Suit Alleges Wal-Mart Discriminates Against Black Truck Drivers

September 23, 2004 ( - A federal lawsuit has been brought against Wal-Mart Stores Inc., alleging that the retail giant discriminates against blacks seeking truck-driving positions.

Daryal Nelson filed the suit in the US District Court in Little Rock, stating that Wal-Mart rejects and discourages black applicants for truck-driving jobs at the chain’s distribution centers in twelve states, all of them in the South, the Associated Press reports.

The states Nelson names in his suit are Arkansas, Alabama, Florida, Georgia, Kentucky, Louisiana, Mississippi, North Carolina, South Carolina, Tennessee, Texas, and Virginia.

Nelson alleges that in May 2002, after repeatedly applying to Wal-Mart, he was promised a job at a company distribution center. When he reported to the area director, however, Nelson claims that he was told he could only work as a laborer. Nelson asserts that the area director used “racial stereotyping” in expressing a “gut feeling” that Nelson has lied regarding his driving record and credit rating, according to the AP.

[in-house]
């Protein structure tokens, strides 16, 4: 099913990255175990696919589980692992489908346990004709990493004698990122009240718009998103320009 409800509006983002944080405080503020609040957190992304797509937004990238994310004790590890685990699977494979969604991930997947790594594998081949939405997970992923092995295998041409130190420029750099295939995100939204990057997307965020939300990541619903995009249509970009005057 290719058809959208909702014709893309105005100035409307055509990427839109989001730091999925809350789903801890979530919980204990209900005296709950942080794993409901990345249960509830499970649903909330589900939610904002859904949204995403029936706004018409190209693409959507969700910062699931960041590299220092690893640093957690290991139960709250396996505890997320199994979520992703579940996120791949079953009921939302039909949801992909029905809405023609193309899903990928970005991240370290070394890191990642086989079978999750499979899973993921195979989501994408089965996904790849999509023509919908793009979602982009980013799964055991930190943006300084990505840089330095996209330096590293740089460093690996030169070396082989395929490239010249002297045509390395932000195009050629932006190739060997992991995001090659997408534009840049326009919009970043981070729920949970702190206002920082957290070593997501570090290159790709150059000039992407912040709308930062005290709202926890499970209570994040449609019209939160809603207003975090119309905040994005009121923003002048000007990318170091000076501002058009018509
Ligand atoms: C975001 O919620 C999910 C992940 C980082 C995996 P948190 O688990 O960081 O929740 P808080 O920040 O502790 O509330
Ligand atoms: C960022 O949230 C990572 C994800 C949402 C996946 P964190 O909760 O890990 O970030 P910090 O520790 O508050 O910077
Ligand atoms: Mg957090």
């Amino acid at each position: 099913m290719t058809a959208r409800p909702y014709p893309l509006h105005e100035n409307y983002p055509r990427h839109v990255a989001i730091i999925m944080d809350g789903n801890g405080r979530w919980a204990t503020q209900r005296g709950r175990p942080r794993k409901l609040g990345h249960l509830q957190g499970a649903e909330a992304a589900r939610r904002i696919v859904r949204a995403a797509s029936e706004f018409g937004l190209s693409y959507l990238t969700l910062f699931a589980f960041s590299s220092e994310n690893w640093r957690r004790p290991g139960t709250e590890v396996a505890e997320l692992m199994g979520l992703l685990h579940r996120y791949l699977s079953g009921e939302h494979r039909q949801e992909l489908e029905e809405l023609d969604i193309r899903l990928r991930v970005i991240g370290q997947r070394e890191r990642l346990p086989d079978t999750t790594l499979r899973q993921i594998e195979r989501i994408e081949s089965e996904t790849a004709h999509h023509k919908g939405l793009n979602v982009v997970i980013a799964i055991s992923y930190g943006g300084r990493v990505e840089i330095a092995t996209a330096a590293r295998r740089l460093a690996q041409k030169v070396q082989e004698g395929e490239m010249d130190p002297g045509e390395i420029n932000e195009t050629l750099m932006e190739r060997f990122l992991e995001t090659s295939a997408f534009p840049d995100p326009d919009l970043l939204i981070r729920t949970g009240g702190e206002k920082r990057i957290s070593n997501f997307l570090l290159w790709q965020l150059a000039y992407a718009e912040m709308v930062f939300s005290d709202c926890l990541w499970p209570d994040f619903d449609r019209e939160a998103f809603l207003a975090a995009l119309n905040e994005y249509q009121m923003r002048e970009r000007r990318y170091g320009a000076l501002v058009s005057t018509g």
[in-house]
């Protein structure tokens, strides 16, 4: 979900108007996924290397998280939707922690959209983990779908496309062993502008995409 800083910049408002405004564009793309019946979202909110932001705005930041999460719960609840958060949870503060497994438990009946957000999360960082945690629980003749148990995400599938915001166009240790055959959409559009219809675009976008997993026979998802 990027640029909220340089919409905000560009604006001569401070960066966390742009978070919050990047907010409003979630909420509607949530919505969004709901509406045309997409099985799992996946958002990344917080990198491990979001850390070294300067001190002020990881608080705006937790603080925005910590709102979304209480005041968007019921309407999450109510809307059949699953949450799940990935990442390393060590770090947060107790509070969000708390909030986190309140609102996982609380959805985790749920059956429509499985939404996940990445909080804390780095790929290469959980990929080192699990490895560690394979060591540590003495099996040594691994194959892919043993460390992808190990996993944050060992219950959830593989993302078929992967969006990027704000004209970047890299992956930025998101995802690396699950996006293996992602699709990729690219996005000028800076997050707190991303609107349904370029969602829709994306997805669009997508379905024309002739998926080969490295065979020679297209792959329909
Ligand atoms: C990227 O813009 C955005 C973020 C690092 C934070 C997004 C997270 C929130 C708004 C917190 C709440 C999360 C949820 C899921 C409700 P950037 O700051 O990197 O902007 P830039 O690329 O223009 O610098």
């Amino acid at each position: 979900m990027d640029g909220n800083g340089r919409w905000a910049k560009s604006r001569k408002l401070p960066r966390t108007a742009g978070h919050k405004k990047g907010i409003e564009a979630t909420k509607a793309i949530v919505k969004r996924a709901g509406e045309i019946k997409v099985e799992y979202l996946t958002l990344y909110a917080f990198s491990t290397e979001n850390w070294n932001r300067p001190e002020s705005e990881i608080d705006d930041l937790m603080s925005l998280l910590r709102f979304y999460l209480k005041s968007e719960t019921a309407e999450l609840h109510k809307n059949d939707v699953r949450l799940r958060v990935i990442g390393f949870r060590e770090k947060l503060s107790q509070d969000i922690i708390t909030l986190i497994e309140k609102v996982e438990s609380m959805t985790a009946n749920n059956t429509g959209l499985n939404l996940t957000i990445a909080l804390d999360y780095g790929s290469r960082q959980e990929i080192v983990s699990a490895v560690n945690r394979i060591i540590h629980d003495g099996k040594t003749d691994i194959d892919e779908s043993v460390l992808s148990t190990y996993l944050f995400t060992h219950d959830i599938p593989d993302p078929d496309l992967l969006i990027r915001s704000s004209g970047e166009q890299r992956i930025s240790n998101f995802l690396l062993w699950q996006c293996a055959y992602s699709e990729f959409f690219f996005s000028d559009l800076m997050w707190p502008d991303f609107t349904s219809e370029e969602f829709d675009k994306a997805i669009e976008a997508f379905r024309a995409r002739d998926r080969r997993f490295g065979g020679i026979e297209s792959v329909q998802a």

Nelson filed a claim with the Equal Employment Opportunity Commission (EEOC), which found “reasonable cause” to believe the truck driver. The EEOC claims that Nelson had a better driving record than many of the 20 truck drivers at the area distribution center, which, out of all the drivers, only had one black employee.

Nelson is seeking to garner class-action status for his lawsuit, and is asking the court to order Wal-Mart to stop discriminating, as well as award damages to those who have been discriminated against and those who were discouraged from applying because of the alleged discrimination practices.

Wal-Mart spokesman Gus Whitcomb, although admitting that he had not seen the lawsuit, stated that “we do not discriminate in our hiring practices.” He would not comment on the actual lawsuit, the AP reports.

This would not be Wal-Mart’s only trouble with class-action lawsuits as of late. In June, a San Francisco federal judge gave the green light to a gender discrimination lawsuit against the giant retailer proceeding as a class action ( See Court Approves Wal-Mart Discrimination Suit Class ).

HR officials closely watch legal developments against Wal-Mart because, with 1.3 million workers, it is the largest private US employer.